Pros & Cons
A lot more common today than in previous years, serrated edges are king when it comes to hardcore cutting tasks. The sawlike teeth make quick work of things like small bits of wood, rope, fabric (even things that are thick and durable, like seatbelts), and even animal skin and flesh (for you hunters out there). And what’s even cooler, thanks to their toothed serration, these edges also tend to stay sharp for a good deal longer than plain edge blades.Serrated edges are king when it comes to hardcore cutting tasks. As a secondary note, serrations can come in many different patterns, but they all work basically the same.
They do, however, require sharpening — which is definitely their biggest drawback. Sharpening a serrated edge is a good deal more time-consuming than a plain edge blade for several reasons. First, they require specialty tools — typically a honing rod but sometimes multiple rods to suit the different sized serrations. But each serration also requires individual sharpening to retain its shape without dulling the tips of the teeth themselves. While a plain edge blade can be made sharp in two quick swipes through a commercial sharpener and be good to go, serrated edges will take ten times as long and require a more careful eye and greater effort.
Their second drawback is significantly less bothersome, though it is still definitely worth consideration. Serrated edges are uneven when compared to plain edges. This means the cuts they make are similarly uneven, sometimes jagged and rough to the touch. Of course, this matters most if you’re trying to use your knife to make precision cuts — though that kind of detail work is somewhat uncommon in the scheme of everyday carry.
As you might imagine, combination edges combine all of the best parts of both serrated and plain edges. Of course, they also have their own set of drawbacks. For instance, more care is required when using either the serrated or plain part of your knife edge — especially with detailing. The small section with a straight edge (generally 1/2 to 3/4 the length of the whole blade) will make clean and quick cuts, so long as you don’t accidentally draw the serrations across your cutting surface.Combination edges combine all of the best parts of both serrated and plain edges. Similarly, the serrations are great for tougher cuts, but slip up and draw the plain edge section across that which you are cutting and you will dull that part of the blade faster.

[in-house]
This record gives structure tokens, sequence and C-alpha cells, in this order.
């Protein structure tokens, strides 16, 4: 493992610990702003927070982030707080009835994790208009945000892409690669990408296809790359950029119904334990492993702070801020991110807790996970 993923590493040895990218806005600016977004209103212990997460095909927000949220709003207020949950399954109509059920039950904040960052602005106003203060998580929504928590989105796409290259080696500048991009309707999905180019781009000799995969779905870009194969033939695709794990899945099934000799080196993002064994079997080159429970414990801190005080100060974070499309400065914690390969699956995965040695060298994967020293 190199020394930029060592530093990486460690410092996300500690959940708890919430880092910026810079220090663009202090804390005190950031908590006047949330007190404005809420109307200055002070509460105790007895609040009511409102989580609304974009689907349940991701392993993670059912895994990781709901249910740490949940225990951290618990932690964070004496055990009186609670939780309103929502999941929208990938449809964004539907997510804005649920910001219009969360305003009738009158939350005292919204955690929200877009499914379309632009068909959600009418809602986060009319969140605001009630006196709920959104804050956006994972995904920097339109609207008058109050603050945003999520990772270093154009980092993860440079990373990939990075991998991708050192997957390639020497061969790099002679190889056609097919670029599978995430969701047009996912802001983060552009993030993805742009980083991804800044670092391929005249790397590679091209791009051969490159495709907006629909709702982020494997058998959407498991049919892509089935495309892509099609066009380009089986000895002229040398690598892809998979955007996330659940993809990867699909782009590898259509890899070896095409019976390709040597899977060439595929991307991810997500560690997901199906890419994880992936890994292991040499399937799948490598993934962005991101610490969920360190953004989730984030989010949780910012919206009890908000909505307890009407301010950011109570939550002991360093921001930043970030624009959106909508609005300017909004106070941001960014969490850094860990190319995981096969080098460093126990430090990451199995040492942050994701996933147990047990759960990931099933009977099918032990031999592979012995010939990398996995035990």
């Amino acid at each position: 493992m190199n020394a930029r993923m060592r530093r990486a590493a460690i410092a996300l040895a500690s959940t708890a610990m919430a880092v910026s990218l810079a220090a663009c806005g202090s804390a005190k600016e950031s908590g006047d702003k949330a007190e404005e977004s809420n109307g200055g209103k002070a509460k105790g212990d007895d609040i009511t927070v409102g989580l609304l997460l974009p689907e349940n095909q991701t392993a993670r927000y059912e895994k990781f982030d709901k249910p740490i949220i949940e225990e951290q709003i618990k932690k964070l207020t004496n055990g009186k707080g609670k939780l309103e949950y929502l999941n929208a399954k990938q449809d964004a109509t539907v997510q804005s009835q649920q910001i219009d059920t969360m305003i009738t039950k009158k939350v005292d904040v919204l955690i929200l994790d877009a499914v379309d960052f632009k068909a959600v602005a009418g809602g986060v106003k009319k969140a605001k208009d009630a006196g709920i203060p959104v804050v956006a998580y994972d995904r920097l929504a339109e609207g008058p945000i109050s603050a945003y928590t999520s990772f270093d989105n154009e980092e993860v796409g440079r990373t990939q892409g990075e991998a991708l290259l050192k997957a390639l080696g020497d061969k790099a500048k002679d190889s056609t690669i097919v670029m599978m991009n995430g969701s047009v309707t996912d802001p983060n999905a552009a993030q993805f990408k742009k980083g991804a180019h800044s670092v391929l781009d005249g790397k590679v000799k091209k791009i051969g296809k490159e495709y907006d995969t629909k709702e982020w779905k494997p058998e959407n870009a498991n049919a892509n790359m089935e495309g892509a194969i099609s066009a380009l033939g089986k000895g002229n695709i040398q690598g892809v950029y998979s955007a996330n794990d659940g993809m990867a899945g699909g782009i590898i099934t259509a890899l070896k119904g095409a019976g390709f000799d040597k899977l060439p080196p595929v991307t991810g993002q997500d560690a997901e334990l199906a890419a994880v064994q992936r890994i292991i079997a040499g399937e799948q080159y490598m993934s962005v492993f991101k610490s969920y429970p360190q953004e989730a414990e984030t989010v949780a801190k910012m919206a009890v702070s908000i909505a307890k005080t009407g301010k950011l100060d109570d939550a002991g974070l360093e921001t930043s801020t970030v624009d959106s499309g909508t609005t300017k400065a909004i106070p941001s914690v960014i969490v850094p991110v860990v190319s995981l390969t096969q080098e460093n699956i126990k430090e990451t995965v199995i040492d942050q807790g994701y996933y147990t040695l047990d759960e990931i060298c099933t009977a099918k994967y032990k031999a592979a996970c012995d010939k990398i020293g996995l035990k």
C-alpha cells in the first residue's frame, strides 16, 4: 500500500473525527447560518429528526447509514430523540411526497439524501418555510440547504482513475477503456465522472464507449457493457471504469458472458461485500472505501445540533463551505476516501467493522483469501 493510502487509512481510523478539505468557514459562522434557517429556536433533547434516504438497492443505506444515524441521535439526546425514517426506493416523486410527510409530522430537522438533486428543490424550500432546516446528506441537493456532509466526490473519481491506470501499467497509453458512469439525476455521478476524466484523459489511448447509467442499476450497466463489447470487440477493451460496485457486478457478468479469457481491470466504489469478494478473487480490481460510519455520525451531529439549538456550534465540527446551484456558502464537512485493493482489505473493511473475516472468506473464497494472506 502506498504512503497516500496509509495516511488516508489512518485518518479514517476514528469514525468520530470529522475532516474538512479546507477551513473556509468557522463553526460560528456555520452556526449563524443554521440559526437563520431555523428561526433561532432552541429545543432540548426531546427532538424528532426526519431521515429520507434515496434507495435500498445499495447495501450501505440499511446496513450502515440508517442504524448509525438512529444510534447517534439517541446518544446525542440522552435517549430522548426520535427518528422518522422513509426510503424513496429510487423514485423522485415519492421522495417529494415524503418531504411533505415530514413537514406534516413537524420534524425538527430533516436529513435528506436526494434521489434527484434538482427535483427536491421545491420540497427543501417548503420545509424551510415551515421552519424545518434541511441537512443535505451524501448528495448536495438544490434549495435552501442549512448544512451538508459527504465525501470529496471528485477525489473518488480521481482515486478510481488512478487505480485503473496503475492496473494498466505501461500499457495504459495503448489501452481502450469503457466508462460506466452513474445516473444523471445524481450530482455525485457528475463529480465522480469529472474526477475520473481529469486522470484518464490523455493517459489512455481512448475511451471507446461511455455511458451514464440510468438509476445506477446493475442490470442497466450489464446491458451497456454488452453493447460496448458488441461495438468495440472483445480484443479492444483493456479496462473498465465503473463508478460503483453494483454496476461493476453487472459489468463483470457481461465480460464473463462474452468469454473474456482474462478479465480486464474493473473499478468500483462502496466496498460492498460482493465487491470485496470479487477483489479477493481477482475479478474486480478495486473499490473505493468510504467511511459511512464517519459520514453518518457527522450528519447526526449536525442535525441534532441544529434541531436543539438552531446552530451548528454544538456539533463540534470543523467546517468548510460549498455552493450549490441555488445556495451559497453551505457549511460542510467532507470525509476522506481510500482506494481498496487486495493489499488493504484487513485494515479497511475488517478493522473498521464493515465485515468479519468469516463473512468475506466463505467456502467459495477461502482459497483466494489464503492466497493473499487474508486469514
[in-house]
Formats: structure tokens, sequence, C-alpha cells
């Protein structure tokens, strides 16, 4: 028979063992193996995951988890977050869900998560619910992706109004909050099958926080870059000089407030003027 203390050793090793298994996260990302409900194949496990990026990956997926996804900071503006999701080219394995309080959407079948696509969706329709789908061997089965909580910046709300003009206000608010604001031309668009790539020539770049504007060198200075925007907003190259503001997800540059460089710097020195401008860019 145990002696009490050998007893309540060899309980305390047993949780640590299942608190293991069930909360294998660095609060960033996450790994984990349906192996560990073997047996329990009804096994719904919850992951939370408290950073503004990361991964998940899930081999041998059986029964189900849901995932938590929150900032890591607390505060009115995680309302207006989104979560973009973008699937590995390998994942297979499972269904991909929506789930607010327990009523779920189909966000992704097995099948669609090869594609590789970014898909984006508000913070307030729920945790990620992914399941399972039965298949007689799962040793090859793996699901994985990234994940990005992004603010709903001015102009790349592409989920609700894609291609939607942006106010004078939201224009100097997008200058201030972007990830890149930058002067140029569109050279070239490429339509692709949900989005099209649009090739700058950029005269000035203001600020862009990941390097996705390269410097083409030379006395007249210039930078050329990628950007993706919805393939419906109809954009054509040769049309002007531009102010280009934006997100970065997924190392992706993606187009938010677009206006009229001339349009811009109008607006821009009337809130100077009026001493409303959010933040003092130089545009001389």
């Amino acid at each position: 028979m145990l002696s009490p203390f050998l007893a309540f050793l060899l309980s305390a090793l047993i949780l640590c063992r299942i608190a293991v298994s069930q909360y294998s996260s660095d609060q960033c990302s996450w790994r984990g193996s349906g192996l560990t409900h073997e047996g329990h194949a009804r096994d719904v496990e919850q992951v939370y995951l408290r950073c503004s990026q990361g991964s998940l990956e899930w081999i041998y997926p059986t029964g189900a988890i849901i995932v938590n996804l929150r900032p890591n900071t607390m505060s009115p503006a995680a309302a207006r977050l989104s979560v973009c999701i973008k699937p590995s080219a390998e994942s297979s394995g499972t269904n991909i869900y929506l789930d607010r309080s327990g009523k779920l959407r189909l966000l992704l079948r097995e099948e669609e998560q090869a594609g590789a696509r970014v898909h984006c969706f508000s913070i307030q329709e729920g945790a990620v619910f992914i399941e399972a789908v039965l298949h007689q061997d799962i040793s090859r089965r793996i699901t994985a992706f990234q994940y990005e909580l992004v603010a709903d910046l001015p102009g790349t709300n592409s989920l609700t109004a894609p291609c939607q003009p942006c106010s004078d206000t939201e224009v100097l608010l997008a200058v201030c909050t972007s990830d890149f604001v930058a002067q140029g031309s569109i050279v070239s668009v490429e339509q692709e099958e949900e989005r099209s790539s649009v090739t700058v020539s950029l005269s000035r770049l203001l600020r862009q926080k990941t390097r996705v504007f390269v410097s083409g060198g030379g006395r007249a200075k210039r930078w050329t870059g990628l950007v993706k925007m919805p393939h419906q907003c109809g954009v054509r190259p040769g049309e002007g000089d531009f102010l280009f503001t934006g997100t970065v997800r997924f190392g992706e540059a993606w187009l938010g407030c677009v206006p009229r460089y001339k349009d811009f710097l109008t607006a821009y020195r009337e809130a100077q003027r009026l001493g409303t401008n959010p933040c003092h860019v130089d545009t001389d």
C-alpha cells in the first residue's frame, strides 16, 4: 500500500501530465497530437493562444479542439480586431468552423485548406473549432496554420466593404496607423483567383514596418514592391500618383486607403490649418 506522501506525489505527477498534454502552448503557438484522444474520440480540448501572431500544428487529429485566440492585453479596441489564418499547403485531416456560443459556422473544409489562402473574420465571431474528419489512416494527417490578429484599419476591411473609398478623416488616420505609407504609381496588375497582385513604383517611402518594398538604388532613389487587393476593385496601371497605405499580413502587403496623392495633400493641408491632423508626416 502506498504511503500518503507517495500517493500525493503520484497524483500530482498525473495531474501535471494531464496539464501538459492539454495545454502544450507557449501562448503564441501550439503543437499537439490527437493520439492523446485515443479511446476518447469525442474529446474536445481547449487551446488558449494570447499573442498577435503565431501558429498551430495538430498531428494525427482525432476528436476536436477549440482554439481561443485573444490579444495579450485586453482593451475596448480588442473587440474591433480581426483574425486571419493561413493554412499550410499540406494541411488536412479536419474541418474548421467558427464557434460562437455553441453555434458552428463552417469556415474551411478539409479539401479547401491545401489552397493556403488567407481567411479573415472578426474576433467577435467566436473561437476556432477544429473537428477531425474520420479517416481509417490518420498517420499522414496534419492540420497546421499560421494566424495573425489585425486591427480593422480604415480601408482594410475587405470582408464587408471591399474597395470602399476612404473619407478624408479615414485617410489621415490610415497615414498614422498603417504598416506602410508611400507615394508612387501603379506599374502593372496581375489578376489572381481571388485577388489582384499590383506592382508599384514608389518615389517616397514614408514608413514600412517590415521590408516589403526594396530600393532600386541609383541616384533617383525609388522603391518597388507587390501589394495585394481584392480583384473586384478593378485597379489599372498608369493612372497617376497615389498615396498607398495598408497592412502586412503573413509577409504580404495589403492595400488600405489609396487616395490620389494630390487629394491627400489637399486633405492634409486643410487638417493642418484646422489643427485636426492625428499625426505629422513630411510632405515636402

Unfortunately, combination blades also require the greatest amount of hardware to keep them sharp. Whereas a serrated blade needs just a honing rod and a plain or straight edge can be sharpened with a commercial desktop sharpener or whetstone, a combination blade requires both. Of course, there are plenty of devices that allow for the sharpening of a combination edge — as they contain both honing rods and traditional sharpening methods.
How To Sharpen Your Knife
Regardless of which type of edge your knife has, it will require a bit of maintenance to keep performing properly. Lean how to keep a razor’s edge upon your cutting tool of choice with the help of our guide covering how to sharpen your knife.
Which Is Better?
Unfortunately — and as is often the case — there’s no straightforward answer as to which one is best when it comes to everyday carry knives. You see, there are benefits and drawbacks for each and it’s up to the end user to decide what can be lived with and what’s a deal-breaker. If your everyday carry sees a lot of really hard outdoor usage, you’ll probably want to opt for something with at least some measure of serration — be that a fully-serrated edge or a combination blade. But, folks who require the constant cutting power of a serrated edge are outnumbered by those who don’t. As mentioned before, most everyday cutting tasks can be completed with a plain edge blade and, as such, most folks tend to put a plain edge blade in their everyday carry.
It’s hardly cut and dry, whichever group in which you find yourself. The likeliest outcome, when it comes to everyday carry enthusiasts, is that you’ll find yourself in the possession of multiple knives that suit multiple occasions. For your typical EDC loadout, a plain edge will do fine, but you might want a serrated or combination edge blade for when you go hiking or camping. Even visual preference will come into play. If you like the look of a serrated knife, you’re more likely to carry it. Hopefully, when it comes time to choose your next knife, you’ll be able to take all of this into consideration. After all, carrying a knife should be about utility first and foremost. Everything else is secondary.
15 Best Everyday Carry Knives
Serrated, straight, or combination — whichever edge you prefer, you’ll find the perfect blade to go with it on our list of the best everyday carry knives.